At just 26 years old, David Litt became the senior speechwriter for President Barack Obama in 2013 after writing speeches for senior White House officials, like Valerie Jarrett and William Daley.
“Just walking down the hall was this extraordinary experience,” Litt said Tuesday on Morning Shift. “Even though I wasn’t a very important person, I still felt the responsibility. You have to appreciate it but you still have to focus on the work.”
Litt has written some of Obama’s most memorable and funny speeches, like his jokes at the White House Correspondents’ Association dinner, and he now works for comedy website Funny or Die.
Litt joined Morning Shift host Tony Sarabia to recap his time with the Obama administration, give insight on writing for politicians, and explain his new book, Thanks, Obama: My Hopey, Changey White House Years.
On the book’s “hopey, changey” name
David Litt: My reason for giving it that subtitle is that it’s a phrase Sarah Palin used to use to mock Obama supporters like myself. She would say, “How’s that whole hopey, changey stuff working out for you?” I didn’t appreciate the tone, but it’s actually a pretty good question. After Trump won the election, I wanted to go back and really think about how I was part of this movement.
Spoiler alert: I think it did work better than Sarah Palin might’ve imagined. It was really worth analyzing that question and looking back and trying to make sense of this experience I had and that, really, we all had together.
On how doing the small stuff led up to the big gig
Litt: While I was working for Valerie Jarrett and other senior staff, the chief speechwriter for President Obama at the time, Jon Favreau, let me sit in on his team’s meetings. And I developed a niche for doing stuff that no one else wanted to do because they weren’t the big deal speeches: the weekly addresses at the end of the week or a video wishing America a happy Thanksgiving. To me, these were incredibly exciting, but for people who’d been there a few years, there were bigger fish to fry.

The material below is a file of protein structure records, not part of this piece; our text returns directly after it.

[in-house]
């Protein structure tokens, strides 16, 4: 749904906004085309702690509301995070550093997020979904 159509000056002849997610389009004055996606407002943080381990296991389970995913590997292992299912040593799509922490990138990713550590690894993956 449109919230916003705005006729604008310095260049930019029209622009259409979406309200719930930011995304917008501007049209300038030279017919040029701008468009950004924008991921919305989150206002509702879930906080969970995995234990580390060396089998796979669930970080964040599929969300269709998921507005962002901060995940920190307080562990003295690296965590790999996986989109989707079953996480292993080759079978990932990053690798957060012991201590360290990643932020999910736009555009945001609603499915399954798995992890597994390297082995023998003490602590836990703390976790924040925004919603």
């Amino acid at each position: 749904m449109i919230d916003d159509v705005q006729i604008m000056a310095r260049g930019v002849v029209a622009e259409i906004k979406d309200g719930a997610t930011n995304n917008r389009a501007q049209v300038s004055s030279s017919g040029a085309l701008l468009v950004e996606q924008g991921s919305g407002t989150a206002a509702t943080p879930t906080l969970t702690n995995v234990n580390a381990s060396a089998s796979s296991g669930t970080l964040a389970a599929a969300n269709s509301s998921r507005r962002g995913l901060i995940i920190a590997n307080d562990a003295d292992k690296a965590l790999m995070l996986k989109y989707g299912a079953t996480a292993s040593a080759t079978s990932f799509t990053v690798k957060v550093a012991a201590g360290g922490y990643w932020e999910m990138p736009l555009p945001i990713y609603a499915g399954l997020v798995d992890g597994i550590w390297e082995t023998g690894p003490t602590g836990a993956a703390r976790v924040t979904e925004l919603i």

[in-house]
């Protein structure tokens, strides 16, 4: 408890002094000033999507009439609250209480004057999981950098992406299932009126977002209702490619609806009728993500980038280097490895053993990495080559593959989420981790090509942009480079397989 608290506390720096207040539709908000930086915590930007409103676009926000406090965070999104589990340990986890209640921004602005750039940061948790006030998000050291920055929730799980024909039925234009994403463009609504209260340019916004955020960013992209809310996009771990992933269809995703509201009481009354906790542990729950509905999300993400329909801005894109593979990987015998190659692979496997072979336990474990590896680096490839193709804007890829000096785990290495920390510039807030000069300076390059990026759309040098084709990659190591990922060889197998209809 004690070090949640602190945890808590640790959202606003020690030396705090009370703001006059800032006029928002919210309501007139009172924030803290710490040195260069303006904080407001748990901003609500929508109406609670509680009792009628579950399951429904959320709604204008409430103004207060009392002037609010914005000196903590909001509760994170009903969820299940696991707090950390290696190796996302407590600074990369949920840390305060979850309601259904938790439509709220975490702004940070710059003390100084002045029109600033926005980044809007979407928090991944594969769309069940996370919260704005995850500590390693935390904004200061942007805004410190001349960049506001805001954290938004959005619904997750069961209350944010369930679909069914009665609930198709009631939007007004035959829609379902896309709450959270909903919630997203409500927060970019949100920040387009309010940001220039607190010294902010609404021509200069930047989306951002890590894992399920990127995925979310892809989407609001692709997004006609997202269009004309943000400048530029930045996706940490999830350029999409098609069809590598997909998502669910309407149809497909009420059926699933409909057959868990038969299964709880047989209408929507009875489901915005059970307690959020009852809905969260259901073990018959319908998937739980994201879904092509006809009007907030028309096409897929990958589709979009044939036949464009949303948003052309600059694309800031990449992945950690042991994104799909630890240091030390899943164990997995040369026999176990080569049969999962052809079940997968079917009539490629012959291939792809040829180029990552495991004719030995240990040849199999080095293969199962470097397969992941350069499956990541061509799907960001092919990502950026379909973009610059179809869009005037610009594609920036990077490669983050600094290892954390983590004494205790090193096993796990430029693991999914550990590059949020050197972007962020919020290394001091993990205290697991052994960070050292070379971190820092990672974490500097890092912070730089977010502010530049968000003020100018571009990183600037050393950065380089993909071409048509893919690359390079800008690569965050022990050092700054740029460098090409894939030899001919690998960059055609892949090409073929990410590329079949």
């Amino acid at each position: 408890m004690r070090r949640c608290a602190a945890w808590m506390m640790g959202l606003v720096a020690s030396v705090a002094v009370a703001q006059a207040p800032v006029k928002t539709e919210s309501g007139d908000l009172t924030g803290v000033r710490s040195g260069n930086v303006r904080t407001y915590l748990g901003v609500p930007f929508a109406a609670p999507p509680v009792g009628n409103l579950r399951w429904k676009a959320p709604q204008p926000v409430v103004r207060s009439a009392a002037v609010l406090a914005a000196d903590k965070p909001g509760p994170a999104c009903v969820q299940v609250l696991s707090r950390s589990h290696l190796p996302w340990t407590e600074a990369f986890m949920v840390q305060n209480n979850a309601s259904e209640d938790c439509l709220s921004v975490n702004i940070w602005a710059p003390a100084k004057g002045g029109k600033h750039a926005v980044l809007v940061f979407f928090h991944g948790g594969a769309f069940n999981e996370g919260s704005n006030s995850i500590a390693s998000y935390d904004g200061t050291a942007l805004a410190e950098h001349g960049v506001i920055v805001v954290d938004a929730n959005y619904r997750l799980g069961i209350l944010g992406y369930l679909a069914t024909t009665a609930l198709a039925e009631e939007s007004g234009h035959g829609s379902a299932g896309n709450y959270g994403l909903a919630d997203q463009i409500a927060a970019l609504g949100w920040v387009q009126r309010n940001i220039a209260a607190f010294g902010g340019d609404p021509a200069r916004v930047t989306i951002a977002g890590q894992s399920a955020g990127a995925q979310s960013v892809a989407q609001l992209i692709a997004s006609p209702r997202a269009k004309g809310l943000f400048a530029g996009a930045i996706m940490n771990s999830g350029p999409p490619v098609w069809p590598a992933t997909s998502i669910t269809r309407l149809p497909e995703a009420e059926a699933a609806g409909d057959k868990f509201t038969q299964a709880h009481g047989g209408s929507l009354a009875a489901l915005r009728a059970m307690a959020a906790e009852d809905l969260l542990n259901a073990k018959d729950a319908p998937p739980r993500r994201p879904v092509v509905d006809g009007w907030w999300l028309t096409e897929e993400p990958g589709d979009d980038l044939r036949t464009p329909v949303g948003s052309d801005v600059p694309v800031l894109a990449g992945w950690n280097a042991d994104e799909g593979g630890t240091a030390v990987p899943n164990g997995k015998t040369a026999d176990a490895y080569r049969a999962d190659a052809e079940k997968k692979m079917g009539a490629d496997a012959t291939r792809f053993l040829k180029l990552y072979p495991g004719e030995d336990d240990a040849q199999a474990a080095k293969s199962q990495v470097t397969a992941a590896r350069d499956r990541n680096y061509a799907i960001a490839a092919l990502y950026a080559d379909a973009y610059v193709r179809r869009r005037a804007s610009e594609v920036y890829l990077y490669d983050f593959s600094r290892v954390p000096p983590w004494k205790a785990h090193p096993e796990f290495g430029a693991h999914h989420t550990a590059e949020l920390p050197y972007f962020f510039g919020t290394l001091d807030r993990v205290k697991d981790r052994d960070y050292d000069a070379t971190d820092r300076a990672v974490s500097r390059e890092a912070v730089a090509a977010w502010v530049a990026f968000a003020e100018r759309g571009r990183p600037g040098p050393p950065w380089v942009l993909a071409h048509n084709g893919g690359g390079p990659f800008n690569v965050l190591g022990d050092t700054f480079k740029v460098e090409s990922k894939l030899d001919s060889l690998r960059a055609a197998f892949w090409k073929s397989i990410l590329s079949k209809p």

Then, in late 2011, speechwriter Jon Lovett, who was running all of joke-writing for the correspondents’ dinner, left for Hollywood, and I sort of, by default, became the token White House funny person.
On how to write something funny for a politician
Litt: Even for President Obama who had extraordinary comedic timing — both for a president, and frankly, just for a human being — part of the joke was that the president was telling a joke. And he recognized this. Sometimes, when we would suggest a joke to him, he’d say, “That would be funny if a comedian did it,” which was his firm but polite way of saying that he’s playing himself and that he’s not here to do an amateur night. That’s important for writers and politicians to remember.
On starting an international incident
Litt: I wrote a speech that was mostly jokes, but at the end, President Obama was saying something nice about reporters. The line I wrote was: “Reporters have risked everything to bring us stories from countries like Syria and Kenya, stories that need to be told.” I used Syria because it’s a hostile and dangerous and evil regime. And I used Kenya mostly because it sounds like Syria. I remember thinking, “Should I run this by someone in the National Security Council whether it’s a good idea to put these two countries in the same sentence,” but then I thought, “No, I’m the speechwriter. This is going to go great.”
It went great in the room, but then the next day, the Kenyan government read the transcript and demanded an official apology from the United States. In the end, an unnamed White House senior official had to take time out of their day to say, “Obviously, the situations in Kenya and Syria are very different,” which was White House official code for “Obviously, David is an idiot.”
This interview has been edited for brevity and clarity. Click the “play” button to listen to the entire conversation, which was adapted for the web by producer Arionne Nettles.